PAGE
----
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Thursday April 18th, 2024

Sri Lanka prints Rs40bn after failed Treasury bill auction

ECONOMYNEXT – Sri Lanka has printed 39.97 billion rupees after a failed Treasury bill ‘auction’ operated under price controls, taking the central bank’s Treasury bill stock to 1,261 billion rupees on September 03 from 1,221 billion a day earlier, data shows.

The central bank conducted a 68.5 billion rupee Treasury bill auction on September 01 and failed to sell 43.24 billion rupees of the auction under a price control of 5.97 percent set for 12-month bills.

The price control serves as a de facto policy rate and the central bank prints money to buy up the bills.
After a series of failed bill auctions and outright purchases outside auctions to finance the budget and refinance private firms, the central bank has run out reserves to exchange for the new money.

On September 01 however the central bank raised a margin banks must keep with the agency, creating space to absorb the newly printed money.

The money will be effectively mopped up by the hike in the statutory reserve ratio from 2.0 percent to 4.0 percent at no cost to the central bank.

The cost will be borne by the banking system and borrowers, in the form of higher future interest rates.

After the settlement of the failed bill auction, the money printed overnight to fill the SRR liquidity shortfall and past foreign reserve losses from rupee redemptions or convertibility fell from 290 billion.7 billion rupees to 267.41 billion rupees.

The money is injected into mostly over-trading lenders who had failed to keep extra cash for the SRR hike.

In Sri Lanka state banks which finance state enterprises and the deficit are among lenders who are short of cash and have to go the window.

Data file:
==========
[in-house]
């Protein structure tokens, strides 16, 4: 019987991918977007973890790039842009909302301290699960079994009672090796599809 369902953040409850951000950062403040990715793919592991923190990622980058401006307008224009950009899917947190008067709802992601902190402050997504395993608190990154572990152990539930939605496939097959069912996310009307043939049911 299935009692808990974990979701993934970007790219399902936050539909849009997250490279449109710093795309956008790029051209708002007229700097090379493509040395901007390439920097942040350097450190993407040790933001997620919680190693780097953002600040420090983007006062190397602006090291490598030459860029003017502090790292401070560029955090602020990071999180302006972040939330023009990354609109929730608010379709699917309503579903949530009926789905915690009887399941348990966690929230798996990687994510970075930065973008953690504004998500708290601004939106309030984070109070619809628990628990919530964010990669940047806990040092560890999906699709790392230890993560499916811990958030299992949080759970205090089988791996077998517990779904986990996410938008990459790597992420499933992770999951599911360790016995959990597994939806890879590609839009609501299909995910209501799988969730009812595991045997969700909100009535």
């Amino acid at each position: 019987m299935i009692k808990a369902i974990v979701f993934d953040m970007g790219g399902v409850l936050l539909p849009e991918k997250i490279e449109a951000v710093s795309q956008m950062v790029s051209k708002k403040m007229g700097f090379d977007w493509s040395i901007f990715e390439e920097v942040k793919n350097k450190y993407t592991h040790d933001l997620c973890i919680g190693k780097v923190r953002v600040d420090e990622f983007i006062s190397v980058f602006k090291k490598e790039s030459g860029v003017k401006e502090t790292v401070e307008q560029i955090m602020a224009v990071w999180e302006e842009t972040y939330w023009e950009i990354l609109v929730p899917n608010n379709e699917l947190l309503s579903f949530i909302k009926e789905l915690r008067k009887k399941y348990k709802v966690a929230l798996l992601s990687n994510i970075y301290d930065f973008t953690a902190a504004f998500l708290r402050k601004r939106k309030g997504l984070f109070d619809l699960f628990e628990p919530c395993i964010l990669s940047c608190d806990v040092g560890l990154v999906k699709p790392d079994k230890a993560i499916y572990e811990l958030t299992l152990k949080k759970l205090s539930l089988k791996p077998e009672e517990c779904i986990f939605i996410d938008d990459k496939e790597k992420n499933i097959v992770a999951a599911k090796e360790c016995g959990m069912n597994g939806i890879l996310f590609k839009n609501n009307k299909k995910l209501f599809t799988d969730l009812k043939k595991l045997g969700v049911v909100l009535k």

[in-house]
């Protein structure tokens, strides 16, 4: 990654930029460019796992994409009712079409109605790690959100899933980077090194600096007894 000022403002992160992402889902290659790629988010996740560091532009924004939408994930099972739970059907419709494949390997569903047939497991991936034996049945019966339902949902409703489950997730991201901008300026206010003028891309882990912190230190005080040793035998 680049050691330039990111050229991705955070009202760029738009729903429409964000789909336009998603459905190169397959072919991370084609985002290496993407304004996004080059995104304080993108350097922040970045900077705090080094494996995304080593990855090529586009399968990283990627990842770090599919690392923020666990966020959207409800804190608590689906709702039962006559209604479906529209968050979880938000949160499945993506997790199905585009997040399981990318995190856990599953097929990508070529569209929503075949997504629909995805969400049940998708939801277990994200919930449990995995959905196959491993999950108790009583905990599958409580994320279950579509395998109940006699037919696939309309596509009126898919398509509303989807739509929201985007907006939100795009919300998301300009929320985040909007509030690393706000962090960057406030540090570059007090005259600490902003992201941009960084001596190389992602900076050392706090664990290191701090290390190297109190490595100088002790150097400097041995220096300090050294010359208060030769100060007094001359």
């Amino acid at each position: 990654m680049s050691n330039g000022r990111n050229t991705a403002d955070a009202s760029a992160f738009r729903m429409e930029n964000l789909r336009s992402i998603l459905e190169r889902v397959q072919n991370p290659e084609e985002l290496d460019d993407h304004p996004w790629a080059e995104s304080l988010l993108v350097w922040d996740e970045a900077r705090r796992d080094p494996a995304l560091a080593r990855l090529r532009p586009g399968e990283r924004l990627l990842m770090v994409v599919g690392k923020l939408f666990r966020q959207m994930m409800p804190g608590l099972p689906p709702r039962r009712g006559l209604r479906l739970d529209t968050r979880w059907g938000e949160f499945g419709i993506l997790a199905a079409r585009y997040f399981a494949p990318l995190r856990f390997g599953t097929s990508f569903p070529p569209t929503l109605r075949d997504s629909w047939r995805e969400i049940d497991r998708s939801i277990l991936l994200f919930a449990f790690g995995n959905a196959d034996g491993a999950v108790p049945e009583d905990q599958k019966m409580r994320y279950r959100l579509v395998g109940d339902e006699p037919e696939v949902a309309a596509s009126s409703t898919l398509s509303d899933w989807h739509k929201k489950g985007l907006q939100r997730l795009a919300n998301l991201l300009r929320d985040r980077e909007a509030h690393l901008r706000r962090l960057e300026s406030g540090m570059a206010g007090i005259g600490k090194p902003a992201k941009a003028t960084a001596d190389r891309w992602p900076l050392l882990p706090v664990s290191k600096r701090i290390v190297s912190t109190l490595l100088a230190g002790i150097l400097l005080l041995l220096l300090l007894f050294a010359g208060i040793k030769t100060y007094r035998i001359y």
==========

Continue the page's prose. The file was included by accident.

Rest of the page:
Cash plus banks deposited 85.69 billion rupees in the 5.50 percent window on September 03, up from 76 billion rupees a day earlier.

Sri Lanka’s foreign banks as well as one or two larger private banks are usually cash plus in most currency crises and do not contribute to central bank re-financed credit which leads to forex shortages, analysts say.


Sri Lanka central bank on track to make forex losses as net foreign assets fizzle out

The central bank was earlier printing money at around 5.20 percent for failed bill auction. Following the rate cut, the central bank will make sterilization losses on the fresh liquidity.

Any convertibility provided to the holders of the printed money will also lead to further reserve losses and foreign exchange losses, analysts had warned. The central bank’s foreign assets have declined sharply to match or reserve liabilities.

The central bank has stopped providing convertibility (dollars) for the newly printed money for most trade transaction leading to a rationing of letters of credit and a fall of the exchange rate towards 230 to the US dollar.

The money printed after the failed bill auction however will be absorbed through the SRR hike.

In an over-the-counter market among importers and exporters the rupee had fallen to around 230 to the US dollar.


Sri Lanka blames food shortages and emergency on ‘venomous’ traders after printing money

Sri Lanka has also imposed price controls triggering shortages of several foods. Political actors are blaming ‘hoarders’ for the shortages as in 1970s, when most of the Treasury bills were bought by the central bank creating forex shortages and import controls. (Colombo/Sept06/2021)

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Sri Lanka’s discussions with bondholders constructive: State finance minister